Jeremiah 1:4-10; Psalm 71:1-6; Hebrews 12:18-29; Luke 13:10-17.
Prophets experience divine constraint, pilgrims pass through shaking times, and Jesus places compassion above divine law.
From now to mid-October the Lectionary readings from the Hebrew scriptures will come from Jeremiah (including Lamentations).
Jeremiah is the largest prophetic book in the Bible. (It has 1340 verses; Isaiah has 1293 and Ezekiel 1273.) The book covers a period of about forty years of the most decisive history at the end of the kingdom of Judah, and it has the most personal and biographical presentations of any of the prophetic books (only Ezekiel is comparable). Some recent hyper-critical scholarship has cast doubts on any knowledge of the “historical Jeremiah,” but the remarkable tradition is hard to explain without some remarkable figure as its origin.
[I have a long essay on “The Background to Jeremiah,” which in previous years I included in this week’s Lectionary studies. I have now moved that essay to my Study Bible Blog JW on Jeremiah Go to year 2019, September). That essay is both long and specific to my own research on Jeremiah, which was first developed in 1961 to 1968.]
This week’s Prophetic reading is Jeremiah’s “Call,” or commission as a prophet.
The prophet’s full commission is presented in the entire first chapter of the book, where the prophet is established as a main battle line in God’s warfare with God’s people. Jeremiah the prophetic warrior is drafted (verses 4-10), given two signs that explain the current campaign (visions in verses 11-16), and garrisoned as an impregnable fortress against his own people (verses 17-19).
The narrative of God’s drafting Jeremiah is in the first person: “the word of the Lord came to me…” It is the prophet’s account of how he came to be such an ominous and stubborn figure. He has experienced a divine constraint so fundamental to his being that it must have been prenatal (verse 5). He portrays a dialogue with God in which resistance or excuses are useless. Youth and lack of education are beside the point. When God has drafted a person, one takes orders, goes where one is told, brings the messages one is commanded, and generally stands fearlessly on duty as assigned (verses 6-8).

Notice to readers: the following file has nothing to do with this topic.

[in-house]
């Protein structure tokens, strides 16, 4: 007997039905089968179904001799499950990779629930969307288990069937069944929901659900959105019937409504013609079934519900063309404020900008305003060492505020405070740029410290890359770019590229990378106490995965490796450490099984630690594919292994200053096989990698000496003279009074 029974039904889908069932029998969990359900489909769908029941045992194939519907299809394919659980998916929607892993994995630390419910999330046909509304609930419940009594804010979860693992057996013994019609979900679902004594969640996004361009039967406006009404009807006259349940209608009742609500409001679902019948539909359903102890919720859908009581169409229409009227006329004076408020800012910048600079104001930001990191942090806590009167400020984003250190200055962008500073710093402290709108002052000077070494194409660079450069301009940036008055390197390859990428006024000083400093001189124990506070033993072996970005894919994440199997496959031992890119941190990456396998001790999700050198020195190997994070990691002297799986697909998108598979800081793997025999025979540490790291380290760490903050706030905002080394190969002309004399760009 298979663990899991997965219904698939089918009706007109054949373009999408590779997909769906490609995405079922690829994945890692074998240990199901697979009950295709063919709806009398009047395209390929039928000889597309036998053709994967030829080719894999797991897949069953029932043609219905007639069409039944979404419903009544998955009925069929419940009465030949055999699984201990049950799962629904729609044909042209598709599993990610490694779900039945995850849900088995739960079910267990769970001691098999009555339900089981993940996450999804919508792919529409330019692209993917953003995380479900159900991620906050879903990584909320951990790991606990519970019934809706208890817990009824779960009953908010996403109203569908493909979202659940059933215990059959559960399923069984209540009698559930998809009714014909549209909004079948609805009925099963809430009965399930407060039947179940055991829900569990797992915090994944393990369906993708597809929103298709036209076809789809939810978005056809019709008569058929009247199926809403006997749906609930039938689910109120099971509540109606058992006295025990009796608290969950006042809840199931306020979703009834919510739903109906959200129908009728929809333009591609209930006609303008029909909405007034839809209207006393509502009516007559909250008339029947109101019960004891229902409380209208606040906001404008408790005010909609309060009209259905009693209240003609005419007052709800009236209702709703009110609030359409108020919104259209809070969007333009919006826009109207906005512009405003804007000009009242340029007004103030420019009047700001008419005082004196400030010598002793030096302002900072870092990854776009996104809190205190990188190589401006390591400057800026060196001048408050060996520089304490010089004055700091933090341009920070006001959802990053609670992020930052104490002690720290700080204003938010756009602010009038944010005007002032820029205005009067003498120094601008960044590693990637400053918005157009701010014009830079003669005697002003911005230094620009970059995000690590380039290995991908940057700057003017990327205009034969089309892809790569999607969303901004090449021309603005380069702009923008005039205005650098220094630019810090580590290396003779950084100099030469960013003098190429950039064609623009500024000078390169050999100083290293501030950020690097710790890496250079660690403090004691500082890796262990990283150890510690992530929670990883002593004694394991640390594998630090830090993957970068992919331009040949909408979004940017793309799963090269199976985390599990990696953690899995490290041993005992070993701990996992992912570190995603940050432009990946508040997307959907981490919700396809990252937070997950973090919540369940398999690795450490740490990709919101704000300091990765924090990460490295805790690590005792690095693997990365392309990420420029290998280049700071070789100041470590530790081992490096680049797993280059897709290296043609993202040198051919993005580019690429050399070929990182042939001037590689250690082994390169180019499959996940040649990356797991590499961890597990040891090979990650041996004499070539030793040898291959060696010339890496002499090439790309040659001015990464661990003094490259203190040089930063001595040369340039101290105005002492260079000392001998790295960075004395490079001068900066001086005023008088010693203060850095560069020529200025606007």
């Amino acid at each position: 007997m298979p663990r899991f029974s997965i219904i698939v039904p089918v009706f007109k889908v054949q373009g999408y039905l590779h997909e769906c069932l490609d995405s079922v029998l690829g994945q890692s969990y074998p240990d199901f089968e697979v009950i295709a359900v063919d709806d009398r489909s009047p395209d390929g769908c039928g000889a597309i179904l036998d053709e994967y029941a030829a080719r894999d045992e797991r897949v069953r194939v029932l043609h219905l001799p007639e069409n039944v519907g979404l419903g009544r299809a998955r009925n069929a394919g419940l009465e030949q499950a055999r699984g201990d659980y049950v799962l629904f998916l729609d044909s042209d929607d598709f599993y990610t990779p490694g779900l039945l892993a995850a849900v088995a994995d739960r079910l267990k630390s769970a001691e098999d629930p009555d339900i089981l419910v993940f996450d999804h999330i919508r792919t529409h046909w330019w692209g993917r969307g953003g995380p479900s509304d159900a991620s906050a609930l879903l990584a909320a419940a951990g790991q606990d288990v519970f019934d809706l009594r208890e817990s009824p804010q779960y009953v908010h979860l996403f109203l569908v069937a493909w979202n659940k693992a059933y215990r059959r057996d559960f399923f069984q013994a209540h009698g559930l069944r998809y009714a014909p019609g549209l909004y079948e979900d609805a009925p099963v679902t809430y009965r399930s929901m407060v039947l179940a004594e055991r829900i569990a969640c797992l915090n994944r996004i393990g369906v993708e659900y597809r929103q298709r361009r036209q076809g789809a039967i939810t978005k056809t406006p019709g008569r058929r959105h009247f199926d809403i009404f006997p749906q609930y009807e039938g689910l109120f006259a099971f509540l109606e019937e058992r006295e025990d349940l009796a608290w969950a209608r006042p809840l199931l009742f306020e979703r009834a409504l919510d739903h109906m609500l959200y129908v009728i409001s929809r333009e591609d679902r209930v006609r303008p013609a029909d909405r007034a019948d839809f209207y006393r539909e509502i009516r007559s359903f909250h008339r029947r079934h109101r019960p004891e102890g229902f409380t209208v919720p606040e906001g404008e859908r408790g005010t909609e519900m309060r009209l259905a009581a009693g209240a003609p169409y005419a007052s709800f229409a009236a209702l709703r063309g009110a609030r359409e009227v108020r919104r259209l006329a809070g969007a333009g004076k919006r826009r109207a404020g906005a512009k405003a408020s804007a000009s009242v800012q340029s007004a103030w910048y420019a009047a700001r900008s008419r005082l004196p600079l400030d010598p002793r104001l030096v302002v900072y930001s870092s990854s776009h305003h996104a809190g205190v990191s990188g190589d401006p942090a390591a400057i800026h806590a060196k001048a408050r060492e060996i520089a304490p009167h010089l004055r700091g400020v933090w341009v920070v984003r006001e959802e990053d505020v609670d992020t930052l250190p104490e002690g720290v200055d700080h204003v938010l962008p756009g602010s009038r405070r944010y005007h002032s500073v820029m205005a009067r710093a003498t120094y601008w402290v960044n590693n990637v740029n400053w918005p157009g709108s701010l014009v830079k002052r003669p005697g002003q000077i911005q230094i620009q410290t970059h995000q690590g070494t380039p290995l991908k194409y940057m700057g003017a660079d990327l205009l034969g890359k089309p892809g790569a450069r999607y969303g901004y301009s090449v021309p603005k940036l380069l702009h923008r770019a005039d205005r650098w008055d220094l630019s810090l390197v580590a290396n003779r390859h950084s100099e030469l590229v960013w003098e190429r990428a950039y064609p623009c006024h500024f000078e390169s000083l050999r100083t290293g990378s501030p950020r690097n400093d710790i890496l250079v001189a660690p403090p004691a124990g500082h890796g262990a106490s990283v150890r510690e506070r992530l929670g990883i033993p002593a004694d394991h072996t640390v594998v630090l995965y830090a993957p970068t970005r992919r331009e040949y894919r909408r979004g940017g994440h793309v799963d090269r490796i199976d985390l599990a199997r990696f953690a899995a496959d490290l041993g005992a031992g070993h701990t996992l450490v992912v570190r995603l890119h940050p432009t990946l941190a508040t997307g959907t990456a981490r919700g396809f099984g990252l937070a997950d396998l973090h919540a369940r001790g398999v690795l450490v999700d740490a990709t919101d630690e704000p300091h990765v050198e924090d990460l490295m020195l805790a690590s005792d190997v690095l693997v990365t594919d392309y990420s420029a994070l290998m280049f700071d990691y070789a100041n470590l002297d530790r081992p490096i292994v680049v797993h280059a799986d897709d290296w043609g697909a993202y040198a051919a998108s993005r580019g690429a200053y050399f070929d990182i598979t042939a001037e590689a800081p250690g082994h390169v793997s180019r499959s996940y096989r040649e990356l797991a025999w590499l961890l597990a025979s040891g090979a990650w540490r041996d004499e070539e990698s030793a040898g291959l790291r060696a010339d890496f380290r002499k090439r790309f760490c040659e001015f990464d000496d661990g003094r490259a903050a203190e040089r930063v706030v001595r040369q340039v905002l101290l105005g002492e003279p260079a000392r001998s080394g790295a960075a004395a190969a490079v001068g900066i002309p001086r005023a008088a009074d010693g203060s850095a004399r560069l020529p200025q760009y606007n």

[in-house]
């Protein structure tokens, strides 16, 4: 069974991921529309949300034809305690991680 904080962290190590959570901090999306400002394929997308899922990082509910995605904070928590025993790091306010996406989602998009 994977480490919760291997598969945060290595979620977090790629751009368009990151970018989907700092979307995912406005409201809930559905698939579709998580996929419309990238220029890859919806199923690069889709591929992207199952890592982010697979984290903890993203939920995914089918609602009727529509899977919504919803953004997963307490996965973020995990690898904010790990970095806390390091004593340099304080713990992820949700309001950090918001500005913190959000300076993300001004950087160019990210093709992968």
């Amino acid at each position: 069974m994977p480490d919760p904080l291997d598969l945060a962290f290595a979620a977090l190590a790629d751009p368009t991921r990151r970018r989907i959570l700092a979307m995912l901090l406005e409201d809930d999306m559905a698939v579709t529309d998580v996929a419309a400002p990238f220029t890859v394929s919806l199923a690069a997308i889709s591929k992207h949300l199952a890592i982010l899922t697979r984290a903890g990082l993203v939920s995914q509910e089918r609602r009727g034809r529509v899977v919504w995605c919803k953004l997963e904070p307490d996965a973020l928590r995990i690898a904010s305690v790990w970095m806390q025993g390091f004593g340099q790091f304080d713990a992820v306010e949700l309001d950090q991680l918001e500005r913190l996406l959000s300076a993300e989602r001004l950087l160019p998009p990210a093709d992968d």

The prophet’s induction into God’s service is not dialogue only. There is a ritual action, whether this is only in a Jeremianic vision or it is the standard action of an ordination service in the temple. God causes something (the object is unexpressed) to touch Jeremiah’s mouth (as Isaiah’s lips were touched with the live coal, Isaiah 6:7).
The words accompanying this action are God’s speech. “Now I have put my words in your mouth” (verse 9, NRSV). The prophet is fully recruited to God’s side, is burdened and authorized by the awesome and deeply disturbing power of speaking God’s pronouncements to other human beings.
The Psalm reading is exactly what a newly recruited servant of the Lord should learn. It should be part of his equipment.
It is a prayer that God be a “refuge” and “strong fortress” in the speaker’s struggle with the wicked and the unjust. This speaker shares the Jeremiah experience of divine constraint since birth. “Upon you I have leaned from my birth; / it was you who took me from my mother’s womb” (verse 6, NRSV). As would turn out to be the case for Jeremiah, this speaker foresees a long life of service (verse 9) filled with dangers and trials (verse 13), but the final word of this verbal equipment is, “My praise is continually of you” (verse 6, and verse 23).
The Epistle reading continues the instructions for those who pilgrimage toward the City of God as followers of Jesus.
The pilgrimage has similarities with the Israelites going through the wilderness from Egypt to Sinai. The goal of the Israelites’ journey was the mountain where God appeared in thunder, lightning, and fire, and where God spoke the divine commands directly to the people, terrifying them so that they made Moses the intermediary for any further such divine instruction (Exodus 19 and 20, referred to here in verses 18-19).